A north-east skipper who led government fishery inspectors on a bizarre three-day chase across the high seas has blamed the affair on miscommunication.
The Macduff trawler Aquarius, captained by 45-year-old Scott Shepherd, had been fishing off the Butt of Lewis when inspectors tried to board and investigate her catch.
But despite repeated radio foghorn blasts from the patrol boat Jura, Shepherd and his crew set a course north and led the government officials on a 120-mile chase.
The crew claimed they were oblivious to the whistles, and that faulty equipment meant radio calls and an electronic DSC signal which transmits a series of beeps to a boat’s VHF radio set went unanswered.
When the the Aquarius was eventually caught on the other side of the country, she was found to have a £53,000 catch of monkfish in her hold.
Stornoway Sheriff Court fined Shepherd £6,000 earlier this week for intentionally obstructing a sea fishery officer, a charge the skipper vehemently denied.
Last night, Portsoy resident Shepherd told the Press and Journal he and his crew were never fugitives from the inspectors, and put the incident down as a misunderstanding.
He said: “In the end I actually called the fisheries office from our boat and they gave me the Jura’s phone number. It was me that got in touch with them.
“So much for their modern technology.”
Shepherd went on to dispute Sheriff Kevin Veal’s conclusion that he had been trying to profit by dodging inspectors.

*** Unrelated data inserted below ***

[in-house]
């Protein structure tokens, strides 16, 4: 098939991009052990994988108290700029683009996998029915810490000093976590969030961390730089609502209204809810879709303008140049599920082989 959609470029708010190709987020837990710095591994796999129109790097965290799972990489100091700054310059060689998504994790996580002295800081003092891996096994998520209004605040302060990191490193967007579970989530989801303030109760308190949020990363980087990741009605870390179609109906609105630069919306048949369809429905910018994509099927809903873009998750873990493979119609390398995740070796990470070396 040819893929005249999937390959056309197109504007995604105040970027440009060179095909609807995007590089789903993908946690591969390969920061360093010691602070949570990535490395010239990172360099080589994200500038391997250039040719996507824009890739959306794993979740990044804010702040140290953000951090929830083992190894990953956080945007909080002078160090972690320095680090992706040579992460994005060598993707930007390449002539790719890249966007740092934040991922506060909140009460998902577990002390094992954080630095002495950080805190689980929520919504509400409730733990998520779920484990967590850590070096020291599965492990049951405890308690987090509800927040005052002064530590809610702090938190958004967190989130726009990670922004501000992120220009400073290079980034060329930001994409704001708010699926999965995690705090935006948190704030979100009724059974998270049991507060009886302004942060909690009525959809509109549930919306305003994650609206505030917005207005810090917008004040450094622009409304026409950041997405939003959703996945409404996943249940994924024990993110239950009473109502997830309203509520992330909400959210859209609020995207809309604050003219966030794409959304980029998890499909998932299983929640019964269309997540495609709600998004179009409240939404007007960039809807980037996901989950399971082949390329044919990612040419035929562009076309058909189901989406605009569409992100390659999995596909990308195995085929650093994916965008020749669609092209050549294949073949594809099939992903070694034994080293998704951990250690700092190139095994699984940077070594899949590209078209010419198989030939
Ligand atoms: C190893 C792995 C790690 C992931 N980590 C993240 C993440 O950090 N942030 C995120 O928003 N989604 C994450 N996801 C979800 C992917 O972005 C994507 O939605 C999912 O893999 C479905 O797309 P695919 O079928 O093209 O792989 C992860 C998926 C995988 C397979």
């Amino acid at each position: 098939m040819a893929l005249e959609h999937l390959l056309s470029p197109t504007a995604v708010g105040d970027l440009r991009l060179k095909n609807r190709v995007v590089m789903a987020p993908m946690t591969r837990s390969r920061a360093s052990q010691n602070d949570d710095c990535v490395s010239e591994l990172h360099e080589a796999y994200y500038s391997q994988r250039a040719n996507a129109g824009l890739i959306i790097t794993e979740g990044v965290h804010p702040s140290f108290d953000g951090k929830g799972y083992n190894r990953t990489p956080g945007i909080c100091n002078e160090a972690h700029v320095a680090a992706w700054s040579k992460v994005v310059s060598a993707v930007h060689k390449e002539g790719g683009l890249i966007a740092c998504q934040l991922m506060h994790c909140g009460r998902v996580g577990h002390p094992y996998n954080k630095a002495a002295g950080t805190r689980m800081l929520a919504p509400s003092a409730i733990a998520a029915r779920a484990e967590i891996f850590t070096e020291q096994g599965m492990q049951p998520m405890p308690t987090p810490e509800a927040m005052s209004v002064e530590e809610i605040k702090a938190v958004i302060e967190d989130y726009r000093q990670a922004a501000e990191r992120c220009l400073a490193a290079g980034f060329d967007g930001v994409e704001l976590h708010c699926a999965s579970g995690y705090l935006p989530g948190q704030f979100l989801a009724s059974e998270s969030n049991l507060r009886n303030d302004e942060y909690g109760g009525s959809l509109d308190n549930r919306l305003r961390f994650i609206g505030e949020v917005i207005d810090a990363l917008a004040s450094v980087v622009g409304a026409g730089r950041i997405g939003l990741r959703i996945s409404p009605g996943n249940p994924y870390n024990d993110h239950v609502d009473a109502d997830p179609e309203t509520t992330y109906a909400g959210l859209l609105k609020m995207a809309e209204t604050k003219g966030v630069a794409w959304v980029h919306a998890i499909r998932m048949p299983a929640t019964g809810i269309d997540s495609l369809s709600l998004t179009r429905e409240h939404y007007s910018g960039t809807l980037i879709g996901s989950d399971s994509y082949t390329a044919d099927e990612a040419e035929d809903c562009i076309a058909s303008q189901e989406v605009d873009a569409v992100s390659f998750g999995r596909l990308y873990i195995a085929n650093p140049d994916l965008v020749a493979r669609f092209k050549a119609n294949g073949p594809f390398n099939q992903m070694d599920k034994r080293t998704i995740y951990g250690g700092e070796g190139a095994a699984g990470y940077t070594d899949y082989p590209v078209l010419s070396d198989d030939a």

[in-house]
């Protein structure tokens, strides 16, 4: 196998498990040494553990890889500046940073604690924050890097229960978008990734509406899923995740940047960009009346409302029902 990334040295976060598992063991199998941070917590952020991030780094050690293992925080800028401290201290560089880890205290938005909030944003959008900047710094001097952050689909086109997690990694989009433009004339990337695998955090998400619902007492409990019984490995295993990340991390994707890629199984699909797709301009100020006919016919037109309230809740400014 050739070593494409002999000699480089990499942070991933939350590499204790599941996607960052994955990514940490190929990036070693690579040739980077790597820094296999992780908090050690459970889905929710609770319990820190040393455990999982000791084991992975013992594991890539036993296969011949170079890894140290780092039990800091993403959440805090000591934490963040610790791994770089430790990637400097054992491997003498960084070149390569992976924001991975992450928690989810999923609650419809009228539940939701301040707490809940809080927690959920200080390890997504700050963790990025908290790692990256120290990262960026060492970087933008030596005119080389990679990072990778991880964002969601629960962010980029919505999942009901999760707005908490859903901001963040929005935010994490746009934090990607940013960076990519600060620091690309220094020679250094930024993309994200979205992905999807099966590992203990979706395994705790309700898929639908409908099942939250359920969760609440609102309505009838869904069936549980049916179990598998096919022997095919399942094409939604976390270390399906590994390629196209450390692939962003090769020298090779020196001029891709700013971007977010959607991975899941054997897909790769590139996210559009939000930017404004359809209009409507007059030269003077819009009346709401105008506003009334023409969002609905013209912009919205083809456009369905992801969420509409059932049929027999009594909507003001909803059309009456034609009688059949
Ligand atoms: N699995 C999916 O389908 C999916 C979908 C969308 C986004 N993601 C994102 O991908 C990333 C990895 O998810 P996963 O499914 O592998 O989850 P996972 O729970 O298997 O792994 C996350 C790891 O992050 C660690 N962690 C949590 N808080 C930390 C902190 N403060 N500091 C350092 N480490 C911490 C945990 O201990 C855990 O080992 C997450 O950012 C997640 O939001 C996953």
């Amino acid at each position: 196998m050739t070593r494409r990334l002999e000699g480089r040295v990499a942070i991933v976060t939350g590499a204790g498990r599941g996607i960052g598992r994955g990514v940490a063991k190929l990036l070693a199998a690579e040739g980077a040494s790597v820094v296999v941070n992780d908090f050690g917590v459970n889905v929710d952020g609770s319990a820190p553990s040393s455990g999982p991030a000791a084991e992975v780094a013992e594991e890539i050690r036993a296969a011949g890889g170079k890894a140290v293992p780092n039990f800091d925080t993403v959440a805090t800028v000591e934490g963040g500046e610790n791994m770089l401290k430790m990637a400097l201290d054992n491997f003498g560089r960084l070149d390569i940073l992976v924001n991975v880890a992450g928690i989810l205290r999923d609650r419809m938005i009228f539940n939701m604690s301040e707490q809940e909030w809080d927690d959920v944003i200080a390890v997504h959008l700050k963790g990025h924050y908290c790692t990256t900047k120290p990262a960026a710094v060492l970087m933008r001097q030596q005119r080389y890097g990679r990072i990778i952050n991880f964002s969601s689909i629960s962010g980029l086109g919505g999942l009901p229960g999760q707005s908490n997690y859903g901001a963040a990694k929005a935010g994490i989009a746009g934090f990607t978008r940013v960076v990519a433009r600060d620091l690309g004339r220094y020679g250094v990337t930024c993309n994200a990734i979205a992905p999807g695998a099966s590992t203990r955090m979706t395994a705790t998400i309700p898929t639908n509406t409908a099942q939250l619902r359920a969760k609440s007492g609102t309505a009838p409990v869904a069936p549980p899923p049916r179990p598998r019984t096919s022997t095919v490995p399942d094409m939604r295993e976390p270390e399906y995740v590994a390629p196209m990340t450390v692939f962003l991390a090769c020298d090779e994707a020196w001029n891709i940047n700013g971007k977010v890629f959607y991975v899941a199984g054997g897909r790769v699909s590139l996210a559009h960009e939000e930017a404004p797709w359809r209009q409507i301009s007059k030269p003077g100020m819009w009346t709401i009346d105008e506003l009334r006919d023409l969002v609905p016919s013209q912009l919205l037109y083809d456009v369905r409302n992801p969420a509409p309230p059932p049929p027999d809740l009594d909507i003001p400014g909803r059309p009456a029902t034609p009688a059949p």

He said: “I’ve just been home and looked at the settlement sheet and there’s no financial gain. Certainly not after the fine.
“I’m really fed up of the whole thing to be honest. I wasted two days of my life in that court. I couldn’t get a ferry back from Lewis the same day, so I had to stay on the island.”
Shepherd, a skipper with nearly three decades of experience at sea, was fined £6,000 to be paid at £500 a month.
The court heard the Jura had been on patrol for illegal fishing off the north of Lewis on March 15 last year when her fishery protection officers decided to carry out an inspection of the Aquarius.
When the Jura’s hails went unanswered, they set off in hot pursuit of the 69ft-long trawler which moved between licensed sea areas overnight.
Now in a different quota area, the Aquarius began trawling for several hours, the court heard.
When the nets were hauled in early next morning, inspectors suspected no fish had been caught as there was a curious lack of seabirds which usually scavenge from the nets.
However, the Aquarius’s logbook clearly showed it had caught nearly 18 tonnes of monkfish in the area.
Inspectors then patched into the trawler’s electronic logbook and spied she was setting course for Scrabster in Caithness.
Still unable to establish communication with Shepherd, the fishery cruiser slunk past Aquarius and lay in wait at the harbour near Thurso.
Now within sight of the port, the Aquarius suddenly set a new course and the Jura was forced to give chase once more.
It was at that point Shepherd contacted the patrol vessel directly, explaining they had word from Scrabster fishery officer that inspectors were eager to get in touch.
The Aquarius was boarded and diverted back to Scrabster.
During Wednesday’s trial, the Jura actually gave a couple of blasts on her foghorn while moored in Stornoway harbour, blasts that could be heard by the sheriff inside the court.